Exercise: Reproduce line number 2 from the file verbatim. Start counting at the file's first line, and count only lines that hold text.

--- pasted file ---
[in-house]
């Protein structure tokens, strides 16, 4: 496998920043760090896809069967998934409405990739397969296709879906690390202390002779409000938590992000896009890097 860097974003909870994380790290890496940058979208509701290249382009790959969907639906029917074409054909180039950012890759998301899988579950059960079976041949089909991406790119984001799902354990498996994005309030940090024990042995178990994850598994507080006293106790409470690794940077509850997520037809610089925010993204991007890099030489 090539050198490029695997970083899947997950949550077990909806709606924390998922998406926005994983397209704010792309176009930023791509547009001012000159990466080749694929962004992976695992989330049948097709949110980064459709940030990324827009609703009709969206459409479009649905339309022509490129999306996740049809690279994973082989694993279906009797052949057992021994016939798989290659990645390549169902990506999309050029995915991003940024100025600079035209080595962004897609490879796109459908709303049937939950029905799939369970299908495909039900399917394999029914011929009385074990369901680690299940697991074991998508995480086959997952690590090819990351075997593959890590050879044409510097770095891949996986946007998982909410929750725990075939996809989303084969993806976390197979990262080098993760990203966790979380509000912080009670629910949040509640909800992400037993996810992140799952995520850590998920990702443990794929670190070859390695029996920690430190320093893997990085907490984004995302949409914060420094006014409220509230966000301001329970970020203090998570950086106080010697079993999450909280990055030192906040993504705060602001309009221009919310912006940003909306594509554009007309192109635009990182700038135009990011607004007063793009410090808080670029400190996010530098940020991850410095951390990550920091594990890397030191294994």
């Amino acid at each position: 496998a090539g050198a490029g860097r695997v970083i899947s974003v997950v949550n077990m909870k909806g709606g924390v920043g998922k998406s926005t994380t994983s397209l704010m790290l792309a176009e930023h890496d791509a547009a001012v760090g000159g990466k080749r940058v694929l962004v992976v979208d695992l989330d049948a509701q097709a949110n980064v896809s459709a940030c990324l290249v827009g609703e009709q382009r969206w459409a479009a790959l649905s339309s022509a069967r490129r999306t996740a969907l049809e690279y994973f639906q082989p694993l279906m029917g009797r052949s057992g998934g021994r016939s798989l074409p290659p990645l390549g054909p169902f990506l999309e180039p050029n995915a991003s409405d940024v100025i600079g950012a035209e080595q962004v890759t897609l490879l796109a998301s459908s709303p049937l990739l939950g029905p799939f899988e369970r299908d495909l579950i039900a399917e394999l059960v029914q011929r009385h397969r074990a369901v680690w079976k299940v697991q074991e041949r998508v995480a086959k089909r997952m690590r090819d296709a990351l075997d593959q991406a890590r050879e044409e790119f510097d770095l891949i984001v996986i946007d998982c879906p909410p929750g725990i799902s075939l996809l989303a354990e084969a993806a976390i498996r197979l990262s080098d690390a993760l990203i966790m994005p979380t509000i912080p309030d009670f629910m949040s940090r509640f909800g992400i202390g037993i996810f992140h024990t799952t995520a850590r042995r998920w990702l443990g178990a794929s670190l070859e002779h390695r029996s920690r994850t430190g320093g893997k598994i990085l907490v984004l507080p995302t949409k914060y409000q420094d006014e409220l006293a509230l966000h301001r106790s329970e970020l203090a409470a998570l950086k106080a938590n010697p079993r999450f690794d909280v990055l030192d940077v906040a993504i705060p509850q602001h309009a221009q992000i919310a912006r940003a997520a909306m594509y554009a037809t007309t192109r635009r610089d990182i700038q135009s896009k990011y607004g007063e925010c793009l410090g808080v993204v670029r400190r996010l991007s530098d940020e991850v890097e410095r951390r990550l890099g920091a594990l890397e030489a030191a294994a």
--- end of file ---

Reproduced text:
């Protein structure tokens, strides 16, 4: 496998920043760090896809069967998934409405990739397969296709879906690390202390002779409000938590992000896009890097 860097974003909870994380790290890496940058979208509701290249382009790959969907639906029917074409054909180039950012890759998301899988579950059960079976041949089909991406790119984001799902354990498996994005309030940090024990042995178990994850598994507080006293106790409470690794940077509850997520037809610089925010993204991007890099030489 090539050198490029695997970083899947997950949550077990909806709606924390998922998406926005994983397209704010792309176009930023791509547009001012000159990466080749694929962004992976695992989330049948097709949110980064459709940030990324827009609703009709969206459409479009649905339309022509490129999306996740049809690279994973082989694993279906009797052949057992021994016939798989290659990645390549169902990506999309050029995915991003940024100025600079035209080595962004897609490879796109459908709303049937939950029905799939369970299908495909039900399917394999029914011929009385074990369901680690299940697991074991998508995480086959997952690590090819990351075997593959890590050879044409510097770095891949996986946007998982909410929750725990075939996809989303084969993806976390197979990262080098993760990203966790979380509000912080009670629910949040509640909800992400037993996810992140799952995520850590998920990702443990794929670190070859390695029996920690430190320093893997990085907490984004995302949409914060420094006014409220509230966000301001329970970020203090998570950086106080010697079993999450909280990055030192906040993504705060602001309009221009919310912006940003909306594509554009007309192109635009990182700038135009990011607004007063793009410090808080670029400190996010530098940020991850410095951390990550920091594990890397030191294994």